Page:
Parkland area, Sandy Hook lawmakers demand action on Marjorie Taylor Greene” via Anthony Man of the South Florida Sun-Sentinel — Lawmakers representing communities affected by two of the worst school shootings in U.S. history said Monday that Congress must act to repudiate U.S. Rep. Taylor Greene, the Georgia Republican who’s denied the truth about the massacres at Marjory Stoneman Douglas High and Sandy Hook Elementary. U.S. Reps. Ted Deutch, Jahana Hayes and Debbie Wasserman Schultz said in a video news conference that Greene should be expelled from Congress or resign. If that doesn’t happen, they’d like to see her censured.

Rantings from conspiracy theorist Marjorie Taylor Greene has raised the ire of Democrats from the Parkland and Sandy Hook areas.

DCCC targets Maria Elvira Salazar — The Democratic Congressional Campaign Committee is getting a head start on 2022, spending nearly $50,000 for February ad space in the race for Florida’s 27th Congressional District. Republican Rep. Salazar holds that seat after ousting Democratic Rep. Donna Shalala in November. Salazar’s seat is expected to be in play once again in 2022. Hers is one of several districts nationwide where a Republican candidate won a congressional race while Biden won the district overall. Last month, the DCCC went after Salazar in a different ad following her vote against impeaching Trump. Keep an eye on for the full version of the newest ad, which will drop Tuesday morning.

The ad is now live:

Robinhood CEO expected to testify before Maxine Waters’ panel on GameStop” via Zachary Warmbrodt of POLITICO — The CEO of online stock brokerage Robinhood is expected to testify before a House committee on Feb. 18 as lawmakers dig into the firm’s role in the tumultuous trading of GameStop stock and other companies, people familiar with the matter said. The hearing before the House Financial Services Committee with Robinhood CEO Vlad Tenev, which has not been formally announced, is primed to be a blockbuster. Share prices of GameStop and other struggling companies skyrocketed last week in part thanks to traders on the social media website Reddit targeting Wall Street hedge funds, which were betting heavily that the stock price would fall. Some of the investors betting against the companies subsequently suffered huge losses.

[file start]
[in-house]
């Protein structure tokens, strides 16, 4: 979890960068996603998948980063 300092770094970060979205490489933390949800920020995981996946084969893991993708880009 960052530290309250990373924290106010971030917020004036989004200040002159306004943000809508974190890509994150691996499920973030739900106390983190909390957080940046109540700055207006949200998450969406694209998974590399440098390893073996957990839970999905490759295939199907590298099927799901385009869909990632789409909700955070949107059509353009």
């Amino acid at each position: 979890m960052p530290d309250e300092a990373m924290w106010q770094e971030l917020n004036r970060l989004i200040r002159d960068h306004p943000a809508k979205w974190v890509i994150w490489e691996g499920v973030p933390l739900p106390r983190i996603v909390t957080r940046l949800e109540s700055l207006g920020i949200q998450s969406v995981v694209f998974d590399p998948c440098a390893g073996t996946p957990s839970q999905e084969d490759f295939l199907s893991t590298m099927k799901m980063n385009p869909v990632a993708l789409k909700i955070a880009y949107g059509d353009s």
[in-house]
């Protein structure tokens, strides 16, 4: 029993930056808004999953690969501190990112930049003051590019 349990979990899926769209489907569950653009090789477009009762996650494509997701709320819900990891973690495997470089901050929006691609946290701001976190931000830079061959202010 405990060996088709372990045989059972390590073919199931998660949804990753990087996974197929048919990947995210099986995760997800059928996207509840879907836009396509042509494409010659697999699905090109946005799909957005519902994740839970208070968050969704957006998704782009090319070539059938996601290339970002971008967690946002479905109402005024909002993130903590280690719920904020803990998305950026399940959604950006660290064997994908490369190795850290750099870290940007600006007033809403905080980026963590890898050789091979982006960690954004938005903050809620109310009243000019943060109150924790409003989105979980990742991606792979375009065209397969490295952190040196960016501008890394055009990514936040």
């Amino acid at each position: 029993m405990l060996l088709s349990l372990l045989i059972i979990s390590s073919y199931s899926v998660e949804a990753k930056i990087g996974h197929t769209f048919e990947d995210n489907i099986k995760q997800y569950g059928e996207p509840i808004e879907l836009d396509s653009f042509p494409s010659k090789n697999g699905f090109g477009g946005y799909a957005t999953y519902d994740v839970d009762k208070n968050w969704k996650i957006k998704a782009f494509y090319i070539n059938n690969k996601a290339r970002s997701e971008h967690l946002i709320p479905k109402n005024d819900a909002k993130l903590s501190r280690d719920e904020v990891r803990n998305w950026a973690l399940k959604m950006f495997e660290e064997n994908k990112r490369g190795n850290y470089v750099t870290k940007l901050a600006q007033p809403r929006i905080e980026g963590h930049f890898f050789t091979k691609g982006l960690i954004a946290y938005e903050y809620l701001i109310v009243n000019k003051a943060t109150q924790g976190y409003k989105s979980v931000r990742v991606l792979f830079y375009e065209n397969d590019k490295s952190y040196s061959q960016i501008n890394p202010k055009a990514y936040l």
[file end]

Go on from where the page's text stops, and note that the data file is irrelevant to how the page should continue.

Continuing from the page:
Robinhood CEO Vlad Tenev has some explaining to do. Image via Reuters.

Rick Scott presses Biden’s budget office for COVID cash ‘transparency’” via A.G. Gancarski of Florida Politics — Scott wrote OMB Acting Director Rob Fairweather, calling for an accounting from the new administration of the $4.5 trillion allocated for coronavirus relief thus far, with Biden seeking another $1.9 trillion in new relief. Scott urged “full transparency” from the Democratic White House. “We need full transparency to clearly understand what the true needs of the American people may be and make informed decisions to deliver targeted relief,” Scott urged. Scott, who contends that the $1.9 trillion proposal from the new administration is larded with political “payback,” demands a precise accounting of spending authorizations given the go-ahead by the previous President on several fronts.


They stormed the Capitol to overturn the results of an election they didn’t vote in” via Blake Ellis and Melanie Hicken of CNN — They were there to “Stop the Steal” and to keep the President they revered in office, yet records show that some of the rioters who stormed the U.S. Capitol did not vote in the very election they were protesting. One was Donovan Crowl, an ex-Marine who charged toward a Capitol entrance in paramilitary garb on January 6 as the pro-Trump crowd chanted “who’s our President?” Federal authorities later identified Crowl, 50, as a member of a self-styled militia organization in his home state of Ohio and affiliated with the extremist group the Oath Keepers. His mother told CNN that he previously told her “they were going to overtake the government if they … tried to take Trump’s presidency from him.”